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      Family-Centered Care: Current Applications and Future Directions in Pediatric Health Care

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          Abstract

          Family-centered care (FCC) is a partnership approach to health care decision-making between the family and health care provider. FCC is considered the standard of pediatric health care by many clinical practices, hospitals, and health care groups. Despite widespread endorsement, FCC continues to be insufficiently implemented into clinical practice. In this paper we enumerate the core principles of FCC in pediatric health care, describe recent advances applying FCC principles to clinical practice, and propose an agenda for practitioners, hospitals, and health care groups to translate FCC into improved health outcomes, health care delivery, and health care system transformation.

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          Most cited references 59

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          Family-centered care and the pediatrician's role.

            (2003)
          Drawing on several decades of work with families, pediatricians, other health care professionals, and policy makers, the American Academy of Pediatrics provides a definition of family-centered care. In pediatrics, family-centered care is based on the understanding that the family is the child's primary source of strength and support. Further, this approach to care recognizes that the perspectives and information provided by families, children, and young adults are important in clinical decision making. This policy statement outlines the core principles of family-centered care, summarizes the recent literature linking family-centered care to improved health outcomes, and lists various other benefits to be expected when engaging in family-centered pediatric practice. The statement concludes with specific recommendations for how pediatricians can integrate family-centered care in hospitals, clinics, and community settings as well as in more broad systems of care.
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            Meta-analysis of family-centered helpgiving practices research.

            A meta-analysis of 47 studies investigating the relationship between family-centered helpgiving practices and parent, family, and child behavior and functioning is reported. The studies included more than 11,000 participants from seven different countries. Data analysis was guided by a practice-based theory of family-centered helpgiving that hypothesized direct effects of relational and participatory helpgiving practices on self-efficacy beliefs and parent, family, and child outcomes. Results showed that the largest majority of outcomes were related to helpgiving practices with the strongest influences on outcomes most proximal and contextual to help giver/help receiver exchanges. Findings are placed in the context of a broader-based social systems framework of early childhood intervention and family support. (c) 2007 Wiley-Liss, Inc.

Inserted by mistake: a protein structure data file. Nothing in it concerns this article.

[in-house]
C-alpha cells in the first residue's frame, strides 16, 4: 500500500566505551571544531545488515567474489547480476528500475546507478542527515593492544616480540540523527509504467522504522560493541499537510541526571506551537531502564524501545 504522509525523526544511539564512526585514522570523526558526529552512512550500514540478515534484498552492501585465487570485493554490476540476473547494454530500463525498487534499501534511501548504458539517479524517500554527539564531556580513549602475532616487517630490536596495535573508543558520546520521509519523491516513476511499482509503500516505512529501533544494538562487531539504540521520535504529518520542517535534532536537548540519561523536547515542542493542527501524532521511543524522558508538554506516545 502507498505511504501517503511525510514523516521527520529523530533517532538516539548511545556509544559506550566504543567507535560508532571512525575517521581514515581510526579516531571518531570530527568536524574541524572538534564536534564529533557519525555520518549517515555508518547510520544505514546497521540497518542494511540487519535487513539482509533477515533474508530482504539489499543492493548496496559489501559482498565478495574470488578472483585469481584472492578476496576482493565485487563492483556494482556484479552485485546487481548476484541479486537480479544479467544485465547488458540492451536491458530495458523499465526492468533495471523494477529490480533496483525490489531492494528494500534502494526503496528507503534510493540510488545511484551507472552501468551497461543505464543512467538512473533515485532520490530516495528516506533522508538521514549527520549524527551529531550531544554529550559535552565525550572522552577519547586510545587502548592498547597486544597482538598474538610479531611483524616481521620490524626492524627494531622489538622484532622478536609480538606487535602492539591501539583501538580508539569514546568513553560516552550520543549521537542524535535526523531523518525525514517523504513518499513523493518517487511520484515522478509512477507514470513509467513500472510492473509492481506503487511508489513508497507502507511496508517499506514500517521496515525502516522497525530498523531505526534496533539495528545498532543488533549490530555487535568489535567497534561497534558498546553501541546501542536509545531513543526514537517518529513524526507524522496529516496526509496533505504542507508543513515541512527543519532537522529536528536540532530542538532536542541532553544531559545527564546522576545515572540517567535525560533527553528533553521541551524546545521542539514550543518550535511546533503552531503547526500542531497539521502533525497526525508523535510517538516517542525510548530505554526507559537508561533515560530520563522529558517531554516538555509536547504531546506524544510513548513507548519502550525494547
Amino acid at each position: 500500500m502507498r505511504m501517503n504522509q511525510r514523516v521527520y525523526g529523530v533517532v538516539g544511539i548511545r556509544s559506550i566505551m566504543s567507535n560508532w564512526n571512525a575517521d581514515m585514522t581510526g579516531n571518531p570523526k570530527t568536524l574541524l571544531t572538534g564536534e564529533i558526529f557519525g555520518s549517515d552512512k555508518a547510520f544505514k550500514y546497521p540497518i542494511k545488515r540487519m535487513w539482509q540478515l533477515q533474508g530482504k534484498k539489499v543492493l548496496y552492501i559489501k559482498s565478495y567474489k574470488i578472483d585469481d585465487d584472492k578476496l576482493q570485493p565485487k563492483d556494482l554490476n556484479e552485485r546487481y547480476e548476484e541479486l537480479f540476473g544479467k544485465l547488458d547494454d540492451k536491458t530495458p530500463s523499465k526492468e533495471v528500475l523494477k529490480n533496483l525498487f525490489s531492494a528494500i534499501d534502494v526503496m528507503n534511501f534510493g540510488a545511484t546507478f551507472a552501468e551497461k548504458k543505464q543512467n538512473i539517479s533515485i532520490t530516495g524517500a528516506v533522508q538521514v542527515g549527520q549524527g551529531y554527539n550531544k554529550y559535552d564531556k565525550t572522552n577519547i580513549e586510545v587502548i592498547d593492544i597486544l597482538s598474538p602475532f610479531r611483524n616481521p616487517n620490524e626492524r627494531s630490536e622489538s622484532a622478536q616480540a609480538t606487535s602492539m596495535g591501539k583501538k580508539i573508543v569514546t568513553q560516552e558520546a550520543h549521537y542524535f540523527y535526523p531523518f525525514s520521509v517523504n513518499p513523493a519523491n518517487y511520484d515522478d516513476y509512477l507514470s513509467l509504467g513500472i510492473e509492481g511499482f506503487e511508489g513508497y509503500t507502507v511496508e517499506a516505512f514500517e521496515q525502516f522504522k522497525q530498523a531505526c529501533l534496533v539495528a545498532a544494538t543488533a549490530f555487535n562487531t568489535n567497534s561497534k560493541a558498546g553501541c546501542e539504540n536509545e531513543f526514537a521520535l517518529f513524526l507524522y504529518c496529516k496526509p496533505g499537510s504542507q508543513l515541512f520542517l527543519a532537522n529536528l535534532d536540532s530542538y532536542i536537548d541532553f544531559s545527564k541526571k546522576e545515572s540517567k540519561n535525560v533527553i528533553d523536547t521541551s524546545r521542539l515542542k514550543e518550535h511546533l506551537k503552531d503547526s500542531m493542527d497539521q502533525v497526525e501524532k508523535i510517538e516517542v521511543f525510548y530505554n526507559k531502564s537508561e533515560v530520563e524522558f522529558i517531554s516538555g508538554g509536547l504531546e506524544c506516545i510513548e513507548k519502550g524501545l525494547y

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              Primary care--will it survive?

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                Author and article information

                Contributors
                +501-364-3380 , +501-364-1552 , dzkuo@uams.edu
                Journal
                Matern Child Health J
                Maternal and Child Health Journal
                Springer US (Boston )
                1092-7875
                1573-6628
                12 February 2011
                12 February 2011
                February 2012
                : 16
                : 2
                : 297-305
                Affiliations
                [1 ]Center for Applied Research and Evaluation, Department of Pediatrics, University of Arkansas for Medical Sciences, Little Rock, AR USA
                [2 ]Arkansas Children’s Hospital, Pediatrics/CARE Slot 512-26, 1 Children’s Way, Little Rock, AR 72202 USA
                [3 ]Department of Pediatrics, University of California at San Francisco, San Francisco, CA USA
                [4 ]Family Voices, Algodones, NM USA
                [5 ]Center for Child and Adolescent Health Policy, MassGeneral Hospital for Children, Boston, MA USA
                [6 ]Department of Pediatrics, Harvard Medical School, Boston, MA USA
                [7 ]Cincinnati Children’s Hospital Medical Center, Cincinnati, OH USA
                [8 ]Seattle Children’s Hospital, Seattle, WA USA
                [9 ]Department of Pediatrics , University of Washington School of Medicine, Seattle, WA USA
                Article
                751
                10.1007/s10995-011-0751-7
                3262132
                21318293
                © The Author(s) 2011
                Categories
                Commentary
                Custom metadata
                © Springer Science+Business Media, LLC 2012

                Obstetrics & Gynecology

                family-centered care, family-centered rounds, patient-centered care

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